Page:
Stock Review

Yield slippage in ANZ CPS2 offer


  • Company: ANZ CPS2 (ANZPA)
  • Recommendation: Avoid
  • Price at Review: $100.00
  • Current Price: $101.60
  • Fundamental risk: 1.5
  • Share price risk: 2.5
  • Category: FLOAT

While ANZ CPS2 is the next bank preference share to roll off the production line, the possibility of outlier events still worries us.

When an offer to participate in the next new float of an income security, hybrid or preference share lands in your letterbox, it’s the yield that tends to draw the eye (go on, admit it). But a concerted effort to consider the risks is also necessary.

If you buy an income security or preference share at full face value, the upside is capped; you’re never going to get more than the heavily advertised rate. But the downside is large – you could lose 100% of your capital. So if you’re going to pay full price (as you tend to in a float), you must make sure it’s a very secure instrument or that it offers a high enough yield to compensate for the various risks.

The issue of ANZ CPS2, ANZ Bank’s latest issue of convertible preference shares, follows in the trail of the Westpac SPS II offer and the CBA PERLS V offer. Although this offer has some differences, the key concepts are similar.

Much like layers of rock reveal the past to a geologist, differing rates from these issues provide a chronological record of improving credit markets over the course of this year. ANZ CPS2 are offering a fully franked distribution which, when ‘grossed up’, equates to the 90-day bank bill rate plus a margin that will be set somewhere between 3.1% and 3.3%, depending on institutional demand. That compares with 3.8% for the SPS II issued in March, and 3.4% for the PERLS V issued in September.

Important details
Issue price $100.00
Securities on issue 7.5m+
Distribution rate (grossed up) 90-day BBSW plus 3.1-3.3%
Current 90-day bank bill rate 4.06%
Closing date 10 December
Listing date 18 December
Mandatory conversion 15 December 2016

The rate certainly still beats what you’ll get in a bank account. But as we explained in our PERLS V float article, that’s not necessarily the comparison you should be making. These securities are riskier than cash in the bank. Our key concerns are summed up in the first few pages of the offer document.

On page 9, ‘CPS2 rank ahead of Ordinary Shares … but behind all senior ranking securities or instruments, and all depositors and other creditors.’ If ANZ ever does get into trouble, these securities will behave more like equity than bank deposits.

As we explained in Clamming up over PERLS V (and so won’t go into too much detail here), ANZ CPS2 are also classified as ‘Non-innovative Residual Tier 1 Capital’. That means that APRA is confident that, if the proverbial does hit the fan, this instrument won’t have any ability to force the bank into administration. That’s good for the bank and for APRA’s ability to keep it solvent, but not for CPS2 holders if they end up sitting in the creditors’ queue.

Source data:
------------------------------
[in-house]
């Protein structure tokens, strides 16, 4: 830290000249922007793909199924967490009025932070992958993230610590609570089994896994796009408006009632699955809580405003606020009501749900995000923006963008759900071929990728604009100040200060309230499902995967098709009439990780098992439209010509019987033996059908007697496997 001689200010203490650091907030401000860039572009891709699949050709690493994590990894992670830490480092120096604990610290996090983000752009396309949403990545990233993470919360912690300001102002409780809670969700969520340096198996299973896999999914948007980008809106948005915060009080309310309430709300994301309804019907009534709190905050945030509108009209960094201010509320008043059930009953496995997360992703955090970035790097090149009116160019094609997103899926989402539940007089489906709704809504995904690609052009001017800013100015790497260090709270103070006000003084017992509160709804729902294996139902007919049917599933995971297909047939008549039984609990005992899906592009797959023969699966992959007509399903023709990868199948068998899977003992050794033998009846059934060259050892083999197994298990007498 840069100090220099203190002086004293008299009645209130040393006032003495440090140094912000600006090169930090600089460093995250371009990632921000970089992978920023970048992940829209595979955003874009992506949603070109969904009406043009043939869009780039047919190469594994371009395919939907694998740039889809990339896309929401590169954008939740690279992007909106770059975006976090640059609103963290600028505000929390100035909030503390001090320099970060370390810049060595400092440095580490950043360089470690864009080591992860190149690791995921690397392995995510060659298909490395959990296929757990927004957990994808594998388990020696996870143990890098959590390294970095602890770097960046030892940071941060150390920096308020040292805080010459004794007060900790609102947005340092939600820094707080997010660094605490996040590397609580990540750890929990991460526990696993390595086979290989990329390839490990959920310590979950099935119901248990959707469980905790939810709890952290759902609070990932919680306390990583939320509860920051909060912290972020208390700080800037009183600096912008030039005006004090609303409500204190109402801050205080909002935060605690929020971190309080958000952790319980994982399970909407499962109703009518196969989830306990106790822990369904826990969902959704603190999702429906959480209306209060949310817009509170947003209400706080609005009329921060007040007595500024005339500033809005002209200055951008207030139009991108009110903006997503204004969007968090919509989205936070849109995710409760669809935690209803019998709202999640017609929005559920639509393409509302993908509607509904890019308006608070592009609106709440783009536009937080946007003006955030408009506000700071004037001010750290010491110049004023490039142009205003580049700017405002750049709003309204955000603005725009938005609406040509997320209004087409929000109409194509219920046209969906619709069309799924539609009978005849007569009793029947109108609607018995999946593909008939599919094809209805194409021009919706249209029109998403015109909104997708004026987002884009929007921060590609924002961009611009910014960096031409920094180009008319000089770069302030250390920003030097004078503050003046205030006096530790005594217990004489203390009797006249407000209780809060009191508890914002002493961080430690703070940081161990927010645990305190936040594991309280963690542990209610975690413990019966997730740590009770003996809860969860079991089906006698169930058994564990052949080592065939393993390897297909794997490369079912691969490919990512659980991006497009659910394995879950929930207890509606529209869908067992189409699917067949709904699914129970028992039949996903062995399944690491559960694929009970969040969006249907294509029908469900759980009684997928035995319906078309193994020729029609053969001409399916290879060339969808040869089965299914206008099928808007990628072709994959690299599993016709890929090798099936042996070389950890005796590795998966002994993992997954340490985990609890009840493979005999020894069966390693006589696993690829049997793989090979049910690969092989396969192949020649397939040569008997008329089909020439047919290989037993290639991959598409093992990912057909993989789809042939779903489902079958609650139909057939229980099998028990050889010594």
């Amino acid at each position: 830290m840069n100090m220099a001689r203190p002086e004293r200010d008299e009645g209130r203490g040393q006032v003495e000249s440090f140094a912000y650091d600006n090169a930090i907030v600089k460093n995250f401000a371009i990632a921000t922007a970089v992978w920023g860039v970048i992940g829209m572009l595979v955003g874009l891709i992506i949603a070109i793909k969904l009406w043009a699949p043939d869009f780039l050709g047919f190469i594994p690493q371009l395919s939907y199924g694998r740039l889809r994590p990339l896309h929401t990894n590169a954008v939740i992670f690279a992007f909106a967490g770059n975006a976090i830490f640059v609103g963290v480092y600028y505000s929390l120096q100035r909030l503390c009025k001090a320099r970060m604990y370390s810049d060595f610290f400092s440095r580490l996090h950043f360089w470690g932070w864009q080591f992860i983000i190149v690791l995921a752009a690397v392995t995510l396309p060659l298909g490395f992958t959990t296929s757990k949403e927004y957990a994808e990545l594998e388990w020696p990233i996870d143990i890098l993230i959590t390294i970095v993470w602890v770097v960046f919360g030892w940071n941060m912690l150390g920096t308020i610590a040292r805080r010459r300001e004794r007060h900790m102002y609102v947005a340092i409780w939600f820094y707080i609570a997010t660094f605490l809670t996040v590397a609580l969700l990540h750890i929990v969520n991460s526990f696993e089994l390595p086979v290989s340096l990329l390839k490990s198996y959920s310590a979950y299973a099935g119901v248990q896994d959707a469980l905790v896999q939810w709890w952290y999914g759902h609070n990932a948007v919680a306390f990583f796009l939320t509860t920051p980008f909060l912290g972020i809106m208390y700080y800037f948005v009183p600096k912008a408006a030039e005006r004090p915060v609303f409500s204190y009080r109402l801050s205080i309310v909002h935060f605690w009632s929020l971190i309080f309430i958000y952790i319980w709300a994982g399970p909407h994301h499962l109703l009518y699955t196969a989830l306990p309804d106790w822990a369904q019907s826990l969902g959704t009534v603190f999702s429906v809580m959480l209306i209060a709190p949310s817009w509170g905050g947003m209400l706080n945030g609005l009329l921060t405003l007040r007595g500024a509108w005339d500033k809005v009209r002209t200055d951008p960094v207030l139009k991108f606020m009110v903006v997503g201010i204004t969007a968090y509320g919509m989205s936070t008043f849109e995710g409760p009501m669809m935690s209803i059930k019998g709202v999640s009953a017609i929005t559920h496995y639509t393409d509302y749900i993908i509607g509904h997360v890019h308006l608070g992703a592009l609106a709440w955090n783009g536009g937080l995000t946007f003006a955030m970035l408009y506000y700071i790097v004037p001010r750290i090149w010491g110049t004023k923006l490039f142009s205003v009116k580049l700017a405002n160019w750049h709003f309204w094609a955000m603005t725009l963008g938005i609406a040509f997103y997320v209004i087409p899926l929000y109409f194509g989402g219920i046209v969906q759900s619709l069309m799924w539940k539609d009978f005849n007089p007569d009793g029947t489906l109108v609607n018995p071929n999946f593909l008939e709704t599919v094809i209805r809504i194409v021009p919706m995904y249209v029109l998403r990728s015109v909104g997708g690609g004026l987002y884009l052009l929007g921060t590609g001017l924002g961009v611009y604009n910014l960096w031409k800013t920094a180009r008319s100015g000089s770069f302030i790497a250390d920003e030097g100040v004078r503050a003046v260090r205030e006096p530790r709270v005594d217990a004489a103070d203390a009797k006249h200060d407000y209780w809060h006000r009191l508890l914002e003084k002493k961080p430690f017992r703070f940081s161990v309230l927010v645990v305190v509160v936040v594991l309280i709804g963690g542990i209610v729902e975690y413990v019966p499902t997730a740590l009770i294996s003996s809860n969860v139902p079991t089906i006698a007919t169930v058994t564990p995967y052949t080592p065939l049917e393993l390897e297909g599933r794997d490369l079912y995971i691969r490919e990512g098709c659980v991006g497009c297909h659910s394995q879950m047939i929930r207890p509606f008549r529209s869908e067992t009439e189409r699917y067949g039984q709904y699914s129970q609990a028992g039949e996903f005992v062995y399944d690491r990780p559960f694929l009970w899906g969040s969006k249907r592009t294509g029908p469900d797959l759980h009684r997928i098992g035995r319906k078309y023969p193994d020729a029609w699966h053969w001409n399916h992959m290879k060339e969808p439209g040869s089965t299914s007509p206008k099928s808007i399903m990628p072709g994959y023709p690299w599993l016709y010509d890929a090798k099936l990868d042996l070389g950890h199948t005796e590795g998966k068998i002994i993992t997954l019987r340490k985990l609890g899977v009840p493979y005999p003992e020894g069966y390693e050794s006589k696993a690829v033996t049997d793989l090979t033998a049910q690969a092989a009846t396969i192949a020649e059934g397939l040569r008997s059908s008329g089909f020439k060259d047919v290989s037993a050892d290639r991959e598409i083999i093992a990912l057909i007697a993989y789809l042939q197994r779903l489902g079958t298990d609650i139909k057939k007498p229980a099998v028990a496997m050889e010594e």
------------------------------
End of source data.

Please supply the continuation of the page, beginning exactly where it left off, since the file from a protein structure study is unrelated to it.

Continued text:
The odds of a major Australian financial institution imploding are pretty slim, but ANZ is our least preferred big bank due to its aggressive offshore expansion plans, which increases the discomfort level a notch.

Another concern

Page 10 includes the now common but still disappointing caveat that distributions are payable at ‘absolute director discretion’ and are also subject to a ‘specific APRA payment tests’. In other words, the directors or APRA can choose to stop distributions. This is an important attribute for achieving the Non-innovative Residual Tier 1 Capital status we referred to earlier. Considering any such skipped distribution is ‘non-cumulative’, it would be lost forever.

Ben Graham’s wisdom

‘The typical preferred stockholder is dependent for his safety on the ability and desire of the company to pay dividends on its common stock. Once the common dividends are omitted, or even in danger, his own position becomes precarious, for the directors are under no obligation to continue paying him unless they also pay on the common. On the other hand, the typical preferred stock carries no share in the company’s profits beyond the fixed dividend rate. Thus the preferred holder lacks both the legal claim of the bondholder (or creditor) and the profit possibilities of a common stockholder (or partner).’

Benjamin Graham, The Intelligent Investor (first published in 1949); chapter 4.

There’s still an argument to be made in favour of purchasing these securities. It’s highly likely that they’ll pay every distribution scheduled over the next seven years until they convert into ordinary ANZ shares on the so-called ‘mandatory conversion date’ in late 2016. We say ‘so-called’ because the mandatory conversion date is subject to mandatory conversion conditions, and may not actually occur in 2016.

Most brokers will probably recommend the float (the retail brokerage fee of 1% they’ll collect might help their decision), and their clients are unlikely to be greatly upset come 2016.

But just because this security has an expected term of seven years doesn’t mean Most Bankings should ignore the risks of 1-in-20 year and 1-in-100 year storms. In taking on something approaching an equity-like risk, we want a more equity-like return. We’ll reconsider our position if the CPS2 ever trade at a meaningful discount to face value, but for now we say AVOID.

Disclosure: Staff members own ordinary shares in ANZ Banking Group, Commonwealth Bank and Westpac Banking Corporation, but they don't include the author, Gareth Brown.

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